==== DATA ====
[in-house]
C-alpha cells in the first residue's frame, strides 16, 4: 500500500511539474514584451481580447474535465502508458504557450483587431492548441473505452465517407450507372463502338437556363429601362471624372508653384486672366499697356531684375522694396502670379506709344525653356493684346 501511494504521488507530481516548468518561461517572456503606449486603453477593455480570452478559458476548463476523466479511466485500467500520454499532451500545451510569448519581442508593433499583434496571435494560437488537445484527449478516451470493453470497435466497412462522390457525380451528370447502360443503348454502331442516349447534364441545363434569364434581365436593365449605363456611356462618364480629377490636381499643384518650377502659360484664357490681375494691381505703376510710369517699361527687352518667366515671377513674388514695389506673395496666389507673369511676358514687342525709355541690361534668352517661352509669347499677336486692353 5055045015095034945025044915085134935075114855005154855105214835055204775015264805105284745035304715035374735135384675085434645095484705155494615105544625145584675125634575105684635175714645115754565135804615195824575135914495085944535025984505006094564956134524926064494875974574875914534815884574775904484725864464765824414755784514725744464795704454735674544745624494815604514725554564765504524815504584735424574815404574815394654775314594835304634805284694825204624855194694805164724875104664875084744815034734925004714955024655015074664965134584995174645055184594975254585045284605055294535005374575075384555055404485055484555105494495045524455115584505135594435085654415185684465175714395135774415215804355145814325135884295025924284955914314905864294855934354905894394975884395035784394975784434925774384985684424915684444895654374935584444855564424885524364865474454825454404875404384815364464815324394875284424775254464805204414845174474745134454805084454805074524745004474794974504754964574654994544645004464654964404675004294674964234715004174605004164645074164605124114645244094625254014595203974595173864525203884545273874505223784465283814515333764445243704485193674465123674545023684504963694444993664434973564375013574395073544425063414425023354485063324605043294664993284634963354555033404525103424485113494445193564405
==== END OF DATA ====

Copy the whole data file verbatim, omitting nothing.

[in-house]
C-alpha cells in the first residue's frame, strides 16, 4: 500500500511539474514584451481580447474535465502508458504557450483587431492548441473505452465517407450507372463502338437556363429601362471624372508653384486672366499697356531684375522694396502670379506709344525653356493684346 501511494504521488507530481516548468518561461517572456503606449486603453477593455480570452478559458476548463476523466479511466485500467500520454499532451500545451510569448519581442508593433499583434496571435494560437488537445484527449478516451470493453470497435466497412462522390457525380451528370447502360443503348454502331442516349447534364441545363434569364434581365436593365449605363456611356462618364480629377490636381499643384518650377502659360484664357490681375494691381505703376510710369517699361527687352518667366515671377513674388514695389506673395496666389507673369511676358514687342525709355541690361534668352517661352509669347499677336486692353 5055045015095034945025044915085134935075114855005154855105214835055204775015264805105284745035304715035374735135384675085434645095484705155494615105544625145584675125634575105684635175714645115754565135804615195824575135914495085944535025984505006094564956134524926064494875974574875914534815884574775904484725864464765824414755784514725744464795704454735674544745624494815604514725554564765504524815504584735424574815404574815394654775314594835304634805284694825204624855194694805164724875104664875084744815034734925004714955024655015074664965134584995174645055184594975254585045284605055294535005374575075384555055404485055484555105494495045524455115584505135594435085654415185684465175714395135774415215804355145814325135884295025924284955914314905864294855934354905894394975884395035784394975784434925774384985684424915684444895654374935584444855564424885524364865474454825454404875404384815364464815324394875284424775254464805204414845174474745134454805084454805074524745004474794974504754964574654994544645004464654964404675004294674964234715004174605004164645074164605124114645244094625254014595203974595173864525203884545273874505223784465283814515333764445243704485193674465123674545023684504963694444993664434973564375013574395073544425063414425023354485063324605043294664993284634963354555033404525103424485113494445193564405